Prunus Pink Perfection:
This is such a gorgeous flowering cherry. Profuse deep-pink buds opening to candyfloss-pink frilly, double flowers in drooping clusters in spring. It’s a perfect tree for a small garden and has the added bonus of having excellent autumn foliage as well, with foliage turning vibrant red and orange. It you like a lot of pink, these would make a beautiful, striking avenue along a driveway.
Amelanchier grandiflora Robin Hill:
This Amelanchier is a bit of a change from the others. It’s flowers are ever so slightly larger, and they open from pink buds into white star-shaped flowers. The flowers are quite open and the petals are dainty, so they have a very delicate look about them, unlike some other blossom tree. The branches on this tree are quite slender and open, and the leaves are elongated, so the overall look of the tree is very elegant. Another good tree for a small garden.
Crataegus Paul’s Scarlet:
For a bright pop of colour in spring, Paul’s Scarlet is a great variety of hawthorn to go for. The flowers are very tiny, but double and they bloom in dense clusters all over the tree. Although it is called ’scarlet’, the colour is very deep pink, and are in flower from March to May. This is good tree for small gardens, and will grow well in all soils (except waterlogged), exposed sites, city pollution and even coastal gardens. A great all-rounder.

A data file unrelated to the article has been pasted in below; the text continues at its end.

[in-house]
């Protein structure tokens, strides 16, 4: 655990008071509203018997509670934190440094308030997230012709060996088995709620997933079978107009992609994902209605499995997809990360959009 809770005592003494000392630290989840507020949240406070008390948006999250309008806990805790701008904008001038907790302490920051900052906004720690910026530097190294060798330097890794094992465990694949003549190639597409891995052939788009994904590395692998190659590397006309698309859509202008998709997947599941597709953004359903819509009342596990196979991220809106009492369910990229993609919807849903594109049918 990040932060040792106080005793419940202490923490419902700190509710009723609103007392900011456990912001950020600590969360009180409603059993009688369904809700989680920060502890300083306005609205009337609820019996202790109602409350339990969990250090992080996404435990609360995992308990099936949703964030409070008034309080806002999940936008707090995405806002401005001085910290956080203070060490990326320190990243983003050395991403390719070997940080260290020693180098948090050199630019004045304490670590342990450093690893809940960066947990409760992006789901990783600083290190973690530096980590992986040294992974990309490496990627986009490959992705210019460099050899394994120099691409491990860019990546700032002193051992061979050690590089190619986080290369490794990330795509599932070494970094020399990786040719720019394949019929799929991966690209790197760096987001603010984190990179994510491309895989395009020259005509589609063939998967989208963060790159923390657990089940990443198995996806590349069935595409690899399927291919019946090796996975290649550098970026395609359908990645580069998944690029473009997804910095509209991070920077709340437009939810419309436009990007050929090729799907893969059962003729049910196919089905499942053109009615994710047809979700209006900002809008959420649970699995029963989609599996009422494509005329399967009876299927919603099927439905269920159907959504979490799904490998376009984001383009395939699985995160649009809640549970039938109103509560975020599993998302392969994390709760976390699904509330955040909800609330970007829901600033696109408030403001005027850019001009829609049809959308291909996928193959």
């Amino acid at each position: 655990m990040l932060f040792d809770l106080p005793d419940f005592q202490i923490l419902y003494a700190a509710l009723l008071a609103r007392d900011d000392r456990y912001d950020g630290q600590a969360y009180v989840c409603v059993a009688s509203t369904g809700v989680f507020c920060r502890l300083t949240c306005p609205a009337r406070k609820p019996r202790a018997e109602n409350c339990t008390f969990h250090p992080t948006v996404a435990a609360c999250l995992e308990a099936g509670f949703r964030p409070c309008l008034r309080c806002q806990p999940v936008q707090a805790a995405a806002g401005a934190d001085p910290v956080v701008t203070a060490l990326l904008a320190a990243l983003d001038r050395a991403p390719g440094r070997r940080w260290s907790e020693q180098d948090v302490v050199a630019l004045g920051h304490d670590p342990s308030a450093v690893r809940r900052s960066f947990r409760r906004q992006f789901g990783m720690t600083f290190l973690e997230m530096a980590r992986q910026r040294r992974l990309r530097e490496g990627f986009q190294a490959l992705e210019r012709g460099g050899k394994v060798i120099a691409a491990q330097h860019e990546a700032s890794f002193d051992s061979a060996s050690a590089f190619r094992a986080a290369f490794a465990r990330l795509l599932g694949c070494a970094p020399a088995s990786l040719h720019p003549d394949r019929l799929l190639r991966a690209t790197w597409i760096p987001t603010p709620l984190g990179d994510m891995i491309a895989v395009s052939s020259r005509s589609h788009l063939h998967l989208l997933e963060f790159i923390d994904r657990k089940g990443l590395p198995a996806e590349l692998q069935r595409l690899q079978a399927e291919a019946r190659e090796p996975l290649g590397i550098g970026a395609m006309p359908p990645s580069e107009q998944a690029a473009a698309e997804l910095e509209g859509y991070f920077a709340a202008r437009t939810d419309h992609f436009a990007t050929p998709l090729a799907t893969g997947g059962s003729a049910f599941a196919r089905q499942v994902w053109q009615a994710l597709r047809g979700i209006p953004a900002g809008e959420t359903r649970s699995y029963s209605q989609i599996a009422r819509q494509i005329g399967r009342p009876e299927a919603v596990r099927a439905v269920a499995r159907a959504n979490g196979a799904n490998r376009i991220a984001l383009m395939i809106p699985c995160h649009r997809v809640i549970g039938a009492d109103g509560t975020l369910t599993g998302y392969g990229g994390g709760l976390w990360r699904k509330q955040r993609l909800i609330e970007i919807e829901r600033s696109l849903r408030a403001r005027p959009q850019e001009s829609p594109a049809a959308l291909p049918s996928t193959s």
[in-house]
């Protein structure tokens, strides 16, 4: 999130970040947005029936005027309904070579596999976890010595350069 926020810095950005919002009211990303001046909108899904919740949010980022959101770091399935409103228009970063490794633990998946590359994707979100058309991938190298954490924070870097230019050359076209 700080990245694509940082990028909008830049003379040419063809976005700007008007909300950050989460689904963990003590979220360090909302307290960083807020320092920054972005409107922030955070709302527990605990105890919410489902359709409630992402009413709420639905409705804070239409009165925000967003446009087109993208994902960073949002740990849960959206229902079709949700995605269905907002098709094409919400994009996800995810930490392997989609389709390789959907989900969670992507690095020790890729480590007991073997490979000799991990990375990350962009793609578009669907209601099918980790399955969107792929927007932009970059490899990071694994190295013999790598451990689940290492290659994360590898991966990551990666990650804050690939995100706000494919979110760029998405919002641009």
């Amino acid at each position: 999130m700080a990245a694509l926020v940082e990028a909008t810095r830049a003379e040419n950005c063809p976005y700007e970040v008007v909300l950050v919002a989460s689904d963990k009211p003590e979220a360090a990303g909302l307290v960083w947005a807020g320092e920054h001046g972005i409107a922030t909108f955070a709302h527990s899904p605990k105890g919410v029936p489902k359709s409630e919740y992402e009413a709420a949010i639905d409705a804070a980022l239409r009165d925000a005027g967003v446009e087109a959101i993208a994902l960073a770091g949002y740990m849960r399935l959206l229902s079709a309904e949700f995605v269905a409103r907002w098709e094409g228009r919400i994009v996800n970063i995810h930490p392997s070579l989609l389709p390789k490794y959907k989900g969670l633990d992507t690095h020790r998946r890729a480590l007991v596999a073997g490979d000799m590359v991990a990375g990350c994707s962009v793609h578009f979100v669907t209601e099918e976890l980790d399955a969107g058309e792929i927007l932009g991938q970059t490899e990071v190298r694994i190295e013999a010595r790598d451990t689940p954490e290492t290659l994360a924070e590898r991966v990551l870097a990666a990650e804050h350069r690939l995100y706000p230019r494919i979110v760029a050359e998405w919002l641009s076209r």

Another one of my favourites (I have many). The flowers are a deep crimson-pink, and open alongside the young purple leaves, which creates such a rich colour combination. The leaves turn to dark green for the summer. In the autumn the tree is covered in deep red crab apples which darken when ripe. This is another good tree for an urban situation, as it is small and also pollution tolerant.
Prunus avium Plena:
This is a slightly larger tree than some other flowering cherries, and brilliant for native wildlife. It has double white flowers that cover the tree in spring, and its mid-green leaves turn a vibrant red in the autumn. It makes an impact whether planted as a specimen, in a group, or as an avenue. Overall, this is a charming tree if you want the blossom, but don’t love pink quite as much as I do…
From Left to Right: Prunus Pink Perfection, Amelanchier grandiflora Robin Hill, Crataegus Paul’s Scarlet, Malus Royalty, Prunus Avium Plena